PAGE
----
Dataset for: UNDERSTANDING THE CAPTIVITY EFFECT ON INVERTEBRATE COMMUNITIES TRANSPLANTED INTO AN EXPERIMENTAL STREAM LABORATORY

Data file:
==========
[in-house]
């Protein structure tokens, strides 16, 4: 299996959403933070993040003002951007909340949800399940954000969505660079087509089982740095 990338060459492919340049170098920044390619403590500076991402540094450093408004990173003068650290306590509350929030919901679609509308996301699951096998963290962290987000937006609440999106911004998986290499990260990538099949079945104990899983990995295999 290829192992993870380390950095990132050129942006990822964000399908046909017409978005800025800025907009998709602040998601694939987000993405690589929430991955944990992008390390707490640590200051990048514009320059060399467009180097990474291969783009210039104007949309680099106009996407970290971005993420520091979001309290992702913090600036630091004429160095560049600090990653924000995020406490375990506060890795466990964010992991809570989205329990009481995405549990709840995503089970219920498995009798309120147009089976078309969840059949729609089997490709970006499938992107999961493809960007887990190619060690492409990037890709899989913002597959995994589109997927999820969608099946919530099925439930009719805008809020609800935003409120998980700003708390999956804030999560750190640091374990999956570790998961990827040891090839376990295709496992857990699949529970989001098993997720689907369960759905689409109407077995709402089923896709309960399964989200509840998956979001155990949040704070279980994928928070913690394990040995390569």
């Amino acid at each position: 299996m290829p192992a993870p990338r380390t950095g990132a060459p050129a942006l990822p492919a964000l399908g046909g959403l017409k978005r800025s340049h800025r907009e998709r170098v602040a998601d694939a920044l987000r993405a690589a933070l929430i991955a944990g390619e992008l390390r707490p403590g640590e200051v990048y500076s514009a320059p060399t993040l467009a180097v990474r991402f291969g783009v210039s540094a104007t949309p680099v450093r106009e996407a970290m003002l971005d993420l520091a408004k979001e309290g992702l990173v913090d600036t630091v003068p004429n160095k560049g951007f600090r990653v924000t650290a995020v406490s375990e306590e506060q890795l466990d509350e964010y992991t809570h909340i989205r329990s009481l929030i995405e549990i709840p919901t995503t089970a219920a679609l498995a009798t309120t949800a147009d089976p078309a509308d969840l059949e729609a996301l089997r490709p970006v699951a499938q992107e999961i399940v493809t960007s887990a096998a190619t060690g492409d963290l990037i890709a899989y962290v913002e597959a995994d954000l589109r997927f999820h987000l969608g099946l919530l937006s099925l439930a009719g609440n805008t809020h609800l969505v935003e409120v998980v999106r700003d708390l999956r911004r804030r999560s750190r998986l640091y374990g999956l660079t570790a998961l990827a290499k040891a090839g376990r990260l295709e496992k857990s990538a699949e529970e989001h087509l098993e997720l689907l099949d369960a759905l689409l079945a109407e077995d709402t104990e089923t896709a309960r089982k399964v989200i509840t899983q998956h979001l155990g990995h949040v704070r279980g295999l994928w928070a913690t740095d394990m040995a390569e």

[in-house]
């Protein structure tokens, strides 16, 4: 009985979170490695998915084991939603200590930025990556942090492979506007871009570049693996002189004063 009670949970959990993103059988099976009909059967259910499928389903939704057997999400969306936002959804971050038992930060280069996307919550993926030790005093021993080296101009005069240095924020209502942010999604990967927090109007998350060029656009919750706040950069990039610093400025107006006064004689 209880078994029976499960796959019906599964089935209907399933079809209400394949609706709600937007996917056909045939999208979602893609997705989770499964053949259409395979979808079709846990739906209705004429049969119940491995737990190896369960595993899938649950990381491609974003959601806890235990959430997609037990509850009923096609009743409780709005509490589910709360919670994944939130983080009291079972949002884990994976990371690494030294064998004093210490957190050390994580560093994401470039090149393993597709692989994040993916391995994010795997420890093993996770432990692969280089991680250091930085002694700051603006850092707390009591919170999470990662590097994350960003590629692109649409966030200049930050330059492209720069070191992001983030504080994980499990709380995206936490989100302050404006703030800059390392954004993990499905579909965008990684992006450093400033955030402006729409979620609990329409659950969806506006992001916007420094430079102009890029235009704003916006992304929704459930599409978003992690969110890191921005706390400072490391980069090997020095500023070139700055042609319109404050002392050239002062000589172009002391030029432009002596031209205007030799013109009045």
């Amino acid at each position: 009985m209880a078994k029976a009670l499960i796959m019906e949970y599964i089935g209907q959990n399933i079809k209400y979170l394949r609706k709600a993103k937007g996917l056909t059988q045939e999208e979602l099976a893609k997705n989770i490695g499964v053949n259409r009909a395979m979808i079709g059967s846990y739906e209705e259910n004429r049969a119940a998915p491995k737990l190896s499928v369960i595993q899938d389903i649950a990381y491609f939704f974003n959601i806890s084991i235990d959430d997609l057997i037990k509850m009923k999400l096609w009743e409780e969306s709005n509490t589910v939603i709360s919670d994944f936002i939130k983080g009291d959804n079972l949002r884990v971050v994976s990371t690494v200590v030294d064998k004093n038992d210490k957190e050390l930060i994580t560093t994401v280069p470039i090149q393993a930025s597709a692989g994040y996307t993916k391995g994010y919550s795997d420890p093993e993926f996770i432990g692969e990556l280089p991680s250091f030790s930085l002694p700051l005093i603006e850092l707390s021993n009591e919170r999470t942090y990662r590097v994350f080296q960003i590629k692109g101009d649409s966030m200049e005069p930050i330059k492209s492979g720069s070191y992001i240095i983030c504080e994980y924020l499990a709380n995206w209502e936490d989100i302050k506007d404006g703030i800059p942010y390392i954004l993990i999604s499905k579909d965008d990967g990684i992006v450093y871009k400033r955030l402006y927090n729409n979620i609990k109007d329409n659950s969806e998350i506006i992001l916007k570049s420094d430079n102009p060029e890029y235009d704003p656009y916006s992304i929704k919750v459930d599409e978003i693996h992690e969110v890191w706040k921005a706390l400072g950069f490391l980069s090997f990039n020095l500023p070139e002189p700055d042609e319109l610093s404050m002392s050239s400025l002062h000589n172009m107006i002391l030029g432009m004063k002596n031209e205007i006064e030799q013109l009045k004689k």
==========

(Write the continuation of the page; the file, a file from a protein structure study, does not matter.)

Little is known about how design and testing methodologies affect the macroinvertebrate communities that are held captive in mesocosms. To address this gap, we conducted a 32-day test to determine how seeded invertebrate communities changed once removed from the natural stream and introduced to the laboratory. We evaluated larvae survival and adult emergence in controls from 4 subsequent experiments, as well as corresponding within-river community changes. The experimental streams maintained about 80% of the invertebrates that originally colonized the introduced substrates. Many macroinvertebrate populations experienced changes in numbers through time suggesting that these taxa are unlikely to maintain static populations throughout experiments. For example, some taxa (Tanytarsini, Simuliidae, Cinygmula sp.) increased in number, grew (Simuliidae), and possibly recruited new individuals (Baetidae) as larvae while several also completed other life history events (pupation and emergence) during the 30 to 32-day experiments. Midges and mayflies dominated emergence, further supporting the idea that conditions are conducive for many taxa to complete their life-cycles while held captive in the experimental streams. However, plecopterans were sensitive to temperature changes greater than 2°C between river and lab. Thus, this experimental stream testing approach can support diverse larval macroinvertebrate communities for durations consistent with some chronic criterion development and life cycle assessments (i.e., 30 days). The changes in communities held captive in the experimental streams were mostly consistent with the parallel changes observed in in-situ river samples, indicating that mesocosm results are reasonably representative of real river insect communities.